Outlook on Games’ opening ceremony in Seine remains murky. GETTY IMAGES

The Paris 2024 plans for a grandiose inauguration on its famed inner-city river have yet to receive the official green light, as town hall officials deemed its water "too dirty" to compete in and postponed an Olympic rehearsal on Monday due to strong flow.

The latest test results from 16 June revealed that the triathlon and open-water swimming events are not compatible with the quality of water, officials said. "Samples from the Seine do not meet the standards we will have this summer," Paris region prefect Marc Guillaume admitted on Friday after online public analysis showed concentrations of E. Coli significantly higher than the recommended limit in four locations of the river from 10 June to 16 June.

The expected symbol of the 2024 Games is once again under threat of being reconsidered, this time due to concerns within. Along with a recent warning for expected heatwave in August, the incessant rain is currently the biggest weather-related concern for organisers, as regular downpours in May and June have led to these unusually strong currents and subsequent poor water quality.

The weekly report from the Paris region claimed that unseasonably rainy weather was the main reason for the high levels of two types of faecal bacteria, including E. Coli. "Water quality remains poor due to... rain, high flows, little sunshine (and) temperatures below the norm," it said. The Seine is currently registering a level five times stronger than its normal summer reading, meaning it would be impossible to "draw the most relevant lessons" from a rehearsal, city authorities and Olympics organisers explained.

A rehearsal for the inauguration that was scheduled for Monday was also postponed because of the rising flow, according to officials, and weather forecasts from the public agency Météo France for the next two weeks aren’t looking great either, with rainy weather expected until 5 July.

Paris mayor Anne Hidalgo already had to partially walk back her promise that she would take a Sunday 23 June dip in the river, which has been cleaned up in preparation for the Games and announced a new approximate date for her swim: the week of 15 July, after elections are held in France.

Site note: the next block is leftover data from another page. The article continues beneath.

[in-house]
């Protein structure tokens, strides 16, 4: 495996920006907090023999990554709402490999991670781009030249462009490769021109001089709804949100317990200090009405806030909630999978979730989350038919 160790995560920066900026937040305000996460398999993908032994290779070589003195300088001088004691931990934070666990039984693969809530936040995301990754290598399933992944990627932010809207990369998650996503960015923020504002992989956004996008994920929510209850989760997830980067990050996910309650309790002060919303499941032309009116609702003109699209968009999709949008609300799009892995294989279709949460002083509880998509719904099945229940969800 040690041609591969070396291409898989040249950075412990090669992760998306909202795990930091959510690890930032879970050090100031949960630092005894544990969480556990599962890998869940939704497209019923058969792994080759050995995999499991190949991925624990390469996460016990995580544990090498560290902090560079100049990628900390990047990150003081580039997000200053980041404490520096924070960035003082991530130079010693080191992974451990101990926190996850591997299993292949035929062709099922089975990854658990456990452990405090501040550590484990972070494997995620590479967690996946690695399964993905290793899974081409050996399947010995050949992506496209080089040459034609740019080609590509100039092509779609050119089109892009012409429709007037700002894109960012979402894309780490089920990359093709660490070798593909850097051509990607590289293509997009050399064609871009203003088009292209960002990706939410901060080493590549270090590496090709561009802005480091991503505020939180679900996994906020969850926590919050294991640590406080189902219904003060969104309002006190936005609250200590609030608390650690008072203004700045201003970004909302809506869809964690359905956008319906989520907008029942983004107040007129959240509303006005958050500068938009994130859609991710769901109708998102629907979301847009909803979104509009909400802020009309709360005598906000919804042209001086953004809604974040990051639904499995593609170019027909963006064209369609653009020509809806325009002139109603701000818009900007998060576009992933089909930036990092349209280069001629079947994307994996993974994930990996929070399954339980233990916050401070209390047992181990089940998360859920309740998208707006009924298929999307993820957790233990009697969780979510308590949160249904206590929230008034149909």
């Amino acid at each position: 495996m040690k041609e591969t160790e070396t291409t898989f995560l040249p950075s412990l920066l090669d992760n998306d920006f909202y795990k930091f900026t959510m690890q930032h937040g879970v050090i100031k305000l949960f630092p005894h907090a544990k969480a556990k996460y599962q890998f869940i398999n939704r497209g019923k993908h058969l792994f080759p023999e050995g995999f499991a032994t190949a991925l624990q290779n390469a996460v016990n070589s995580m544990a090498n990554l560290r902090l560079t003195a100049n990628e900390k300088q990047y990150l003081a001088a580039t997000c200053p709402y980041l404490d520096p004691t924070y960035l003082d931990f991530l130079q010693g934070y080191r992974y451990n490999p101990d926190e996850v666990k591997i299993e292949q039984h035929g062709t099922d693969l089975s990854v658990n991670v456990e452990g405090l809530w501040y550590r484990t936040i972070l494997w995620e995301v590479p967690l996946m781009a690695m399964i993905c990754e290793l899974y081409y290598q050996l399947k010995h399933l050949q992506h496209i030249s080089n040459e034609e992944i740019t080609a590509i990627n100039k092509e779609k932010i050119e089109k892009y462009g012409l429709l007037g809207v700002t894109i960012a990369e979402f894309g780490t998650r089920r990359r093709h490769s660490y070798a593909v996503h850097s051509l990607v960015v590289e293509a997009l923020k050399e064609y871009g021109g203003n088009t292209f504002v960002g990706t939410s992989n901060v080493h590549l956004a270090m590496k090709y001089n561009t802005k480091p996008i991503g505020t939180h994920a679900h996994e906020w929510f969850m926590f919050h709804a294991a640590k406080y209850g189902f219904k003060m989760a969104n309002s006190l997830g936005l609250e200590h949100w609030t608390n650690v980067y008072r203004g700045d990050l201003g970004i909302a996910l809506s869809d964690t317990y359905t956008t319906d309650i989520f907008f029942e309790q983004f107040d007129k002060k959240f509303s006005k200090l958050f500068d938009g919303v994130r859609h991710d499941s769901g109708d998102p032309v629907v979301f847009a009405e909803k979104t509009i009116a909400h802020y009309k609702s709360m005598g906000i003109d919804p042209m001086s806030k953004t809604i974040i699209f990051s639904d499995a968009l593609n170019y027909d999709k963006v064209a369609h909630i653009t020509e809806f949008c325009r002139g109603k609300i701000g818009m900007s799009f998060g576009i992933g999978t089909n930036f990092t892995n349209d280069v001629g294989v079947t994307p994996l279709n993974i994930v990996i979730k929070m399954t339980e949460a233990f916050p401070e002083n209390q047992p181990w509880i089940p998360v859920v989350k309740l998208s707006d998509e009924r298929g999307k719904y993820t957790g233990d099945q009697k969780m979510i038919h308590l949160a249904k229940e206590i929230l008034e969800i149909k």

New infrastructure to absorb heavy rainfall, including the 50,000m3 Austerlitz reservoir, was expected to help reduce undesirable levels of bacteria that can cause serious health problems for competitors and the general public. However, this is so far proving to not be enough, despite an estimated investment of €1.4 billion, funded by the national government and the capital's authorities.

Paris mayor Anne Hidalgo posponed her swim in the Seine. GETTY IMAGES
Paris mayor Anne Hidalgo posponed her swim in the Seine. GETTY IMAGES

A cleaned-up Seine, available for swimming, was expected to be one of Paris 2024’s lasting legacies but —like other Olympics have proven before— it’s way easier to talk the hopeful, would-be talk than walk the sanitised, non-polluted walk.

"If the flow is too high, it will be a serious problem for the ceremony," hydrologist Jean-Marie Mouchel told AFP. While the Organising Committee of the Olympic Games (OCOG) insisted it was not worried, city officials said the water level made it impossible to "draw the most relevant lessons" from the now postponed rehearsal, which was to involve some 90 barges to transport teams to the opening parade.

In August last year, the swimming marathon test events were cancelled because the water was too dirty, as were the swimming legs on two of the four days of triathlon and para-triathlon tests.

The plan for Paris 2024 was to stand out as the first Games in history to celebrate their opening ceremony outside the Olympic stadium. So far, it’s standing out for additional headaches for the organising team, despite huge efforts to make the dream come to fruition.